Despite outward signs of success, many of us feel lost, confused and searching for what we really want in our lives. Elizabeth Gilbert (Julia Roberts) shows us a way out of this misery in Eat, Pray and Love (2010). She steps out of her comfort zone and embarks on a journey of self-discovery. She cherishes nourishment for the body in Italy and for the soul in India. Finally, and unexpectedly, she finds the inner peace and balance of true love in Indonesia.
In Udaan (2010), we meet a 17-year old youngster who wants to be free of the overriding discipline of his father at home. How he overcomes his low self-esteem and picks up the courage to aspire for a life free of humiliation and abuse is the central theme.
Hindi Medium (2017) showcases the aspirations of a young couple to ensure that their son willy-nilly gets admitted to a good English medium school. The movie ends on a positive note and captures the potential of refurbished public schools, which could give a healthy competition to so-called elite schools. It was based on a successful experiment conducted by the Delhi government in its public schools a few years back.
Sui Dhaaga (2018) introduces us to Mauji (Varun Dhawan) and his wife Mamta (Anushka Sharma), who, when humiliated and cheated by the company where they work as tailors, become entrepreneurs and make their venture a success despite severe odds.
In all these cases, the settings and the aspirations are quite different. But the central message is clear – that we need to work hard to realize our dreams.
This is a unique quality of those with an open mind, capable of receiving and taking in knowledge and new ideas and then acting upon the same, if necessary and prudent.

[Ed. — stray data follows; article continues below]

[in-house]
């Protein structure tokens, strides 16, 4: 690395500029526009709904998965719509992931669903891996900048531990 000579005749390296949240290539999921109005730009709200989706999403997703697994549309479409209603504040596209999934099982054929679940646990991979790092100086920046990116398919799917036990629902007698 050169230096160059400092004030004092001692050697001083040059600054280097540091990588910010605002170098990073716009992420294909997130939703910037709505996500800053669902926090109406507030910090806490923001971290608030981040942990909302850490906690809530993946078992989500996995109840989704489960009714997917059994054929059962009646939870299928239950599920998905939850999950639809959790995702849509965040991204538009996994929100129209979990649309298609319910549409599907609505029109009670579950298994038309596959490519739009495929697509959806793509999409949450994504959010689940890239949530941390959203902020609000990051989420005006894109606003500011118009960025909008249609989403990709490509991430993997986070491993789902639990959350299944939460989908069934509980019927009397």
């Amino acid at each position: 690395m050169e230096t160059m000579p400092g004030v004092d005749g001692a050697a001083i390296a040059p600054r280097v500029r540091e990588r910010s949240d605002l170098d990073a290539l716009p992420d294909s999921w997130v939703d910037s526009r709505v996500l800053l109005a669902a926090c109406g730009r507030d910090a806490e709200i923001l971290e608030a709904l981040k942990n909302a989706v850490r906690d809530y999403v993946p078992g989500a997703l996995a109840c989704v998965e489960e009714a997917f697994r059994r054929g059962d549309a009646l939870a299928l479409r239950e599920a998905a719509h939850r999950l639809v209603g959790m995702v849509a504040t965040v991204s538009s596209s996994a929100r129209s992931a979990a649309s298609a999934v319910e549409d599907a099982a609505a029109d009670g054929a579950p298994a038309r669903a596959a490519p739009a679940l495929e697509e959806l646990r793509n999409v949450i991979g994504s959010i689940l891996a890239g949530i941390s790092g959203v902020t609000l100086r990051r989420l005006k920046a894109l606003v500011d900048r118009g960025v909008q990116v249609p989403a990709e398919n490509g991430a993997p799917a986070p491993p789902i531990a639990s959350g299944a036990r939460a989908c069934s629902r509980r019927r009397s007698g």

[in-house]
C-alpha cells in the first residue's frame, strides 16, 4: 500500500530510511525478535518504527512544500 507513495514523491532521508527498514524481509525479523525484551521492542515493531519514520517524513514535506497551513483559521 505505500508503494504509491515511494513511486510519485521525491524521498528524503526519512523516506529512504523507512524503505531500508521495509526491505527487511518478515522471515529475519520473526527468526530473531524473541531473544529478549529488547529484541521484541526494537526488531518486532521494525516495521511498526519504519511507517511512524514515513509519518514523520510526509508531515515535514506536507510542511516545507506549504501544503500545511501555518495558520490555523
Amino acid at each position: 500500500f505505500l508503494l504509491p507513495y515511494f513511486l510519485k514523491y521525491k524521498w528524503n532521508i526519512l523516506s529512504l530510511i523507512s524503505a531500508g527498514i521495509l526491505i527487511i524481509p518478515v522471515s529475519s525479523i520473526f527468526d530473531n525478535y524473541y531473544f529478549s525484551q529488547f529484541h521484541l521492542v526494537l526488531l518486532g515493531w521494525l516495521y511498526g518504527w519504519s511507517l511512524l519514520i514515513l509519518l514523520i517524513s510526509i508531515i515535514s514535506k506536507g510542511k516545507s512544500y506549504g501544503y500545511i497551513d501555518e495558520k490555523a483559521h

Take the character of Uma (Sharmila Tagore) in Anupama (1966). She is extremely shy, diffident and introverted. She has been brought up by a father who blames her for the death of his wife during childbirth. She falls in love with Ashok (Dharmendra), who is disliked by her father. A close friend of hers gives her a dressing down and awakens her to the possibility of a happier life in Ashok’s company. She picks up the courage to stand up to her father, obtains his hesitant consent and joins her beloved.
Taare Zameen Par (2007), based on the challenges faced by a young boy suffering from dyslexia, brings in the character of Ram Shankar Nikumbh (Amir Khan), a cheerful and optimistic art instructor. After meeting the boy’s parents, the perceptive teacher is able to diagnose the illness from which Ishaan (Darsheel Safary) suffers. He also finds the boy’s hidden talent for art and takes him under his wings, enabling him to start living a near-normal life.
Avatar (2009) happens to be a movie which pitches for sustainability and care for the environment. Set in 2154 AD, it calls upon all of us to be receptive to the fragility of nature and the limited resources of our planet. One of the unique concepts brought up by the script is that of the sacred Tree of Souls.
In a way, such movies exhort us to be receptive to changes happening all around us and revising our basic priorities in life. Perhaps the Covid virus is also nudging all of us in the same direction.
(This series of posts is dedicated to Ms Usha Bhatia, my late wife. Inputs from Mr Sanjay Mohan and Ms Gargi Banerjee are gratefully acknowledged)
Ashok Bhatia is an occasional author, a speaker, a regular blogger and content creator on such topics as Management, P G Wodehouse, Bollywood and life in general. Based on his 35 years+ experience in the corporate world, he is acutely aware and conscious of the need for high values and ethics in business. Almost all his articles and books have an underlying current highlighting this very theme. In him, one finds a fierce critic of any kind of compromises on this front. He believes that business ships which are built on a keel of sound values end up not only having a better brand equity but also yield better returns to their stakeholders. When businesses are broad minded and give back to the society at large, they serve a higher purpose. His blog posts can be accessed at ashokbhatia.wordpress.com.